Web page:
The full implementation of the Employer Responsibility Penalty begins in a few months for all “applicable large employers” with more than 100 full-time equivalent employees. Make sure you understand the new rule and what it means for you.
What is it?
On June 25, 2014, the Departments of Labor, Health and Human Services, and the Treasury published a final rule on the 90-day waiting period limitation and the allowed employee orientation period.
The final rule adopts the language in the proposed rule from February 2012: The maximum length of the waiting period for all eligible employees remains a90 days, and any orientation period is one month. This final rule applies for plan years beginning on or after January 1, 2015.
What does it say?
Under the final regulations, a group health plan and a health insurance issuer offering group health insurance coverage may not apply any waiting period that exceeds 90 days.
Here are some terms and their definitions to help you wade through this final rule.
Waiting Period: This is the period that must pass before coverage for an employee or dependent who is otherwise eligible to enroll under the terms of the group health plan can become effective. Being “otherwise eligible to enroll” is defined as having met the plan’s substantive eligibility conditions such as being in an eligible job classification, achieving job-related licensure requirements specified in the plan terms, or satisfying a reasonable and bona fide employment-based orientation period. This last part, the addition that a plan can require that an individual “satisfy a reasonable and bona fide employment-based orientation period” prior to receiving an offer of coverage, has been incorporated into the final rules without any substantive changes.
Is 90 days REALLY 90 days: Ninety days refers to calendar days — not three months or a quarter — and includes weekends and holidays.
Orientation Period: The departments envision that an employer and employee will evaluate whether the employment situation is satisfactory for each party, and standard orientation and training processes will begin. This period is limited to one month. One month would be determined by adding one calendar month and subtracting one calendar day, measured from an employee’s start date in a position that is otherwise eligible for coverage.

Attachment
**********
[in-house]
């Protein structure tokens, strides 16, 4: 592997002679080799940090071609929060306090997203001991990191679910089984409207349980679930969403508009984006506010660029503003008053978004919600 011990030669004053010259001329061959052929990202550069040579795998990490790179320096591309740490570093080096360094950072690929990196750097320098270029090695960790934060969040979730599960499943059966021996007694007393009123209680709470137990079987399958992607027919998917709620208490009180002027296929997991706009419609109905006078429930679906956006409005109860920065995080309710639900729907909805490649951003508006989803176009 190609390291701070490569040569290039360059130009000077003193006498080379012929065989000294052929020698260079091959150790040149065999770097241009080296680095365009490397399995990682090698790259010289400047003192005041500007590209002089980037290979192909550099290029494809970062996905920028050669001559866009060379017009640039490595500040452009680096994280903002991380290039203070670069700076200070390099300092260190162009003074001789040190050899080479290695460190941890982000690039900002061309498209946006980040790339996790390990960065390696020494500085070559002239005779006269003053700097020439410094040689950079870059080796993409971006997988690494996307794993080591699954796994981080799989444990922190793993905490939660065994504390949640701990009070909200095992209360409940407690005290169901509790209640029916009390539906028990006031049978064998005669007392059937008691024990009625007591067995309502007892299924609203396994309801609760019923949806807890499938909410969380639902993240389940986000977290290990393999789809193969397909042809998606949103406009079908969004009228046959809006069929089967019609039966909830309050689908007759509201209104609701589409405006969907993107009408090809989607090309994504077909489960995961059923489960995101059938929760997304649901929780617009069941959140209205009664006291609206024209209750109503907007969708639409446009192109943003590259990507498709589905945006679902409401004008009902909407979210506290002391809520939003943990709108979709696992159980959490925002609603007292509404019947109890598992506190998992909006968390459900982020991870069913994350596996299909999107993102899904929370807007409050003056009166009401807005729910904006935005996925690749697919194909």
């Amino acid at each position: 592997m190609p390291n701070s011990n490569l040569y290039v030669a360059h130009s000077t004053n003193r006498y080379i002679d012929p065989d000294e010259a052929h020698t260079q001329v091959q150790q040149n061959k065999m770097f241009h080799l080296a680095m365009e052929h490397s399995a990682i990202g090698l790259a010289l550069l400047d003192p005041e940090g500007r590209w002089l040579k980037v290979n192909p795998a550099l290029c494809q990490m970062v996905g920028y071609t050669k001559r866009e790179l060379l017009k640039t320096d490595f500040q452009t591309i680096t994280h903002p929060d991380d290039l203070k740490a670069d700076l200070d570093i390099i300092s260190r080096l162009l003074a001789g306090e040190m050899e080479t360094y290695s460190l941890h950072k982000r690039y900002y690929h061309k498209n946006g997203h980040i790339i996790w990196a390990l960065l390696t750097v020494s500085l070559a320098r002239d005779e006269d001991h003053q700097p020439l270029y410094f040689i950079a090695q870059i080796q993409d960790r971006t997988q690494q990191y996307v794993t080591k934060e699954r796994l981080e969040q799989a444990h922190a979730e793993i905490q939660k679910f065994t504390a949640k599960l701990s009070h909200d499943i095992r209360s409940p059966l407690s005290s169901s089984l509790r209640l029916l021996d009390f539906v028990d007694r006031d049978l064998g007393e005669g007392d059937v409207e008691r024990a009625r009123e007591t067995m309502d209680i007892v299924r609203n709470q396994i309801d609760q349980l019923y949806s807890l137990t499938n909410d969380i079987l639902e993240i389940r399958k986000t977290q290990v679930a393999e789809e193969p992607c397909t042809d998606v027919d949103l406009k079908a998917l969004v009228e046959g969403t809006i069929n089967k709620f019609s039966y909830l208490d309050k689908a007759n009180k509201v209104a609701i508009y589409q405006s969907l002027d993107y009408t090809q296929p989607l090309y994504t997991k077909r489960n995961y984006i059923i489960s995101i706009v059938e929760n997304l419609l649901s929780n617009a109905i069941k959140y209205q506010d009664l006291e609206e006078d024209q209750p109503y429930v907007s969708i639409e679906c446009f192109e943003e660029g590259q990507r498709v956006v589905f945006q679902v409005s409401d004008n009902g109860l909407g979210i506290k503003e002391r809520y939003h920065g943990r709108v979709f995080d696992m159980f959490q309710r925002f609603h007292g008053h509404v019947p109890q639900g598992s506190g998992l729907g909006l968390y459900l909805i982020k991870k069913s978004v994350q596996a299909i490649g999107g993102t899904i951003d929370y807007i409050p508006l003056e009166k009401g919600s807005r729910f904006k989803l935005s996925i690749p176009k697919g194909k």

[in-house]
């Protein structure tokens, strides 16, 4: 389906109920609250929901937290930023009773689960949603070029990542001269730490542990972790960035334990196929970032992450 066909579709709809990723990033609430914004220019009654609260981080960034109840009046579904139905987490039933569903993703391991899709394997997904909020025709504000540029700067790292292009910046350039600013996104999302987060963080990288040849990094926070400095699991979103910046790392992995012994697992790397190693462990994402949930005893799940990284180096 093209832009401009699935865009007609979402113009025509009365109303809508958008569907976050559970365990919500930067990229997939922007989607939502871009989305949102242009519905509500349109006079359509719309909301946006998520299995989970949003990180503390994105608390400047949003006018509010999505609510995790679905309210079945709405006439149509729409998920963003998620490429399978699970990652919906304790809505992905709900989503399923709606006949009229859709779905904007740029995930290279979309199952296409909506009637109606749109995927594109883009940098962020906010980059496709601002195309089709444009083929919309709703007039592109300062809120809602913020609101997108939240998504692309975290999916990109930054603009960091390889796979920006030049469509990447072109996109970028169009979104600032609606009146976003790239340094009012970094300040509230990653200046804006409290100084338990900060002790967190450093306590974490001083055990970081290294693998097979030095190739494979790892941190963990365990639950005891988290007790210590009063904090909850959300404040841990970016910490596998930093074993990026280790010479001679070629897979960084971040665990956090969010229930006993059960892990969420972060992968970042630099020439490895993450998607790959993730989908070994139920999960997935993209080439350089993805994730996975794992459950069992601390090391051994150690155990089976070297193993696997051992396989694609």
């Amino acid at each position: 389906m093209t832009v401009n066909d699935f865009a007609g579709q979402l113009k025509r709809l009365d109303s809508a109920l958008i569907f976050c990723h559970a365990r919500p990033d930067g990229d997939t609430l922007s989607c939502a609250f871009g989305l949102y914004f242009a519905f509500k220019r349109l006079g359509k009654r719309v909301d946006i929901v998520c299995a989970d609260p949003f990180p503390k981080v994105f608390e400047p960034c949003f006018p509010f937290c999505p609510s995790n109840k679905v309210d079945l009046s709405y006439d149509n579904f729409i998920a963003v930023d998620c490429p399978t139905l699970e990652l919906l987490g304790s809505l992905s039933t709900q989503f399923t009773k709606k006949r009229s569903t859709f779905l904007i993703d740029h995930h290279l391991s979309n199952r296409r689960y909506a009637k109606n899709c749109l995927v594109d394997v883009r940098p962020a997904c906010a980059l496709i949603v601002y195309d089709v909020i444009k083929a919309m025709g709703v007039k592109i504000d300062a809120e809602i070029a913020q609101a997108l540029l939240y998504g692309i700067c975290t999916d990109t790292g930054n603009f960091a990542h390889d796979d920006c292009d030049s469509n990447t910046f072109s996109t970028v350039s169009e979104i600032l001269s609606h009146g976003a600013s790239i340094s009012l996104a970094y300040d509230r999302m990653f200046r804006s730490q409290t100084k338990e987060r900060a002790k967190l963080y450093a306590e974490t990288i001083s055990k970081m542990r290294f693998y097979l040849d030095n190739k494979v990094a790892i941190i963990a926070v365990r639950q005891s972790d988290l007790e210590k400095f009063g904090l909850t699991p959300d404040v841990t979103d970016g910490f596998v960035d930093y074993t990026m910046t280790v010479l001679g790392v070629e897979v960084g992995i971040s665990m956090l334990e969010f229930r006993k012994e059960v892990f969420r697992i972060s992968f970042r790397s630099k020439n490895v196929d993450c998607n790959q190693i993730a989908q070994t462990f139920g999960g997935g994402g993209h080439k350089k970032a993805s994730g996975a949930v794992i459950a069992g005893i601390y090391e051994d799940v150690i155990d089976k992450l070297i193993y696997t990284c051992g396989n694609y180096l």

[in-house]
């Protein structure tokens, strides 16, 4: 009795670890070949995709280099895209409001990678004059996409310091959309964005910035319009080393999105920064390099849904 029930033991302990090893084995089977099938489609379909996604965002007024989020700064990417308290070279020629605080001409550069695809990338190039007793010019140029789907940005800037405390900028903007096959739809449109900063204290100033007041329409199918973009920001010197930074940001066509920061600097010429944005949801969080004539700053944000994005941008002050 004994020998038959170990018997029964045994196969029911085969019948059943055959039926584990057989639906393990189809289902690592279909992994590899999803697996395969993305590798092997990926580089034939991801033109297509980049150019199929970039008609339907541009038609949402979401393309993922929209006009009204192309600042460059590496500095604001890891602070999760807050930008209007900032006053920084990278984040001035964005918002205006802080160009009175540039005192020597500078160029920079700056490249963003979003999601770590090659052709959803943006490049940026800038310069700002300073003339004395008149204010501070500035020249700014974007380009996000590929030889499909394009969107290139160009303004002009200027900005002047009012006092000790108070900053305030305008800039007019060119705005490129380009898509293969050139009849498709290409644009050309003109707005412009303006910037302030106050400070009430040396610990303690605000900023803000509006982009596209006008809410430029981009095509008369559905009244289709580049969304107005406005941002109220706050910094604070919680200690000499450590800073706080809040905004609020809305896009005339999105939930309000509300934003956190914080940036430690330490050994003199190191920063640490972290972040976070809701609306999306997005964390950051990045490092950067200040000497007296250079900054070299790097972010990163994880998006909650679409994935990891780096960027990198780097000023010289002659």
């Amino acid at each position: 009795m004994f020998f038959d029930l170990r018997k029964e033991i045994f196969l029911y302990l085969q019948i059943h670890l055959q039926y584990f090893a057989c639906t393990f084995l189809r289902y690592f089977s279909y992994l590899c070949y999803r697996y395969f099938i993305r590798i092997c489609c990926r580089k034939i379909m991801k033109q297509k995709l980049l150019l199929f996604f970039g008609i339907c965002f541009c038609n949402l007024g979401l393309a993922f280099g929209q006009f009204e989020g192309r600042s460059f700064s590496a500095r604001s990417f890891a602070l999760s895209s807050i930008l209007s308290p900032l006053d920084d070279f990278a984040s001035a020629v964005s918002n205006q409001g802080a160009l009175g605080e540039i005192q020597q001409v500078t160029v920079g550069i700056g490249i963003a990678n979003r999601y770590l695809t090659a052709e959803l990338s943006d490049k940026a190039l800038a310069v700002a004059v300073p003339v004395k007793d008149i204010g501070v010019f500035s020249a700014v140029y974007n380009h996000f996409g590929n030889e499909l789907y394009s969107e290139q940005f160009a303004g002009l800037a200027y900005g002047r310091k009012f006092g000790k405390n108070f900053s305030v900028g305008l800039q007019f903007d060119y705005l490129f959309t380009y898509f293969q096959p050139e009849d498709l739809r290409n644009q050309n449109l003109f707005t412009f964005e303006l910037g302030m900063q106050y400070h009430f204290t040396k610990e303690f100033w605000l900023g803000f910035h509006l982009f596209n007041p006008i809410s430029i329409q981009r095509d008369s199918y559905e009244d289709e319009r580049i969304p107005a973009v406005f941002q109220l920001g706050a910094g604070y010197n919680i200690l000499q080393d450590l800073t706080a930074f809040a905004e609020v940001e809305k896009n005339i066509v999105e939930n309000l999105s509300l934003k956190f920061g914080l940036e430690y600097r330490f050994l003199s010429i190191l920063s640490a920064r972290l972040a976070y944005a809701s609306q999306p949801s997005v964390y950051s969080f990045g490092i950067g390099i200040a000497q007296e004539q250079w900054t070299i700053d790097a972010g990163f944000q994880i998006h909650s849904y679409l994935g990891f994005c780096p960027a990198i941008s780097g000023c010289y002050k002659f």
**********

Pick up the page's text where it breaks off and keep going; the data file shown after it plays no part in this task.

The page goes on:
So, does that mean the offer of coverage can be made after the one-month orientation period and a 90-day wait without triggering the Employer Responsibility Penalty?
Compliance with these final regulations IS NOT DETERMINATIVE of compliance with section 4980H of the code. In other words, an employer plan may not be able to impose the full one-month orientation period and the full 90-day waiting period without potentially becoming subject to an assessable payment. So, yes, an orientation period may be imposed, but you must ensure that coverage is effective on the first day of the fourth full calendar month to avoid a possible penalty.
Here’s an example: If an employee is hired as a full-time employee on January 6, a plan may offer coverage effective May 6 (one month orientation plus a 90-day wait period). This employer may be subject to a penalty, however, as this does not meet the offer of coverage on the first day of the fourth calendar month.
Eligibility: A group plan may impose conditions on plan eligibility as long as those conditions are not used to circumvent the 90-day limitation.
Cumulative Hours of Service Requirements: Plans that require completion of cumulative hours of service may do so as long as the hours-of-service requirement does not exceed 1,200 hours.
Variable Hour Employees: If on an employee’s start date, it cannot be determined that he or she is reasonably expected to regularly work on average 30 or more hours per week, the plan may have up to 12 months to measure whether the employee meets the eligibility criteria. In that case, coverage must begin no later than 13 months from the employee’s start date (if the start date was not the first day of the month, then the time remaining until the first day of the next month).
Operating Structures: The departments recognized that multi-employer plans, due to collective bargaining agreements, may have eligibility arrangements that differ from individual employer plans. The final regulations allow union plan rules and structures that are not designed to avoid compliance with the 90-day limitation for waiting periods.
Preexisting Condition Prohibition and the Elimination of Certificates of Creditable Coverage: After December 31, 2014, plans will no longer be required to issue certificates of creditable coverage, which were introduced by the Health Insurance Portability and Accountability Act of 1996 (HIPAA). Since some plans were able to impose some preexisting limitation exclusions through December 31, 2014, these certificates were required to be continued. Any services that are handled by a third-party vendor should be discontinued at the end of 2014.
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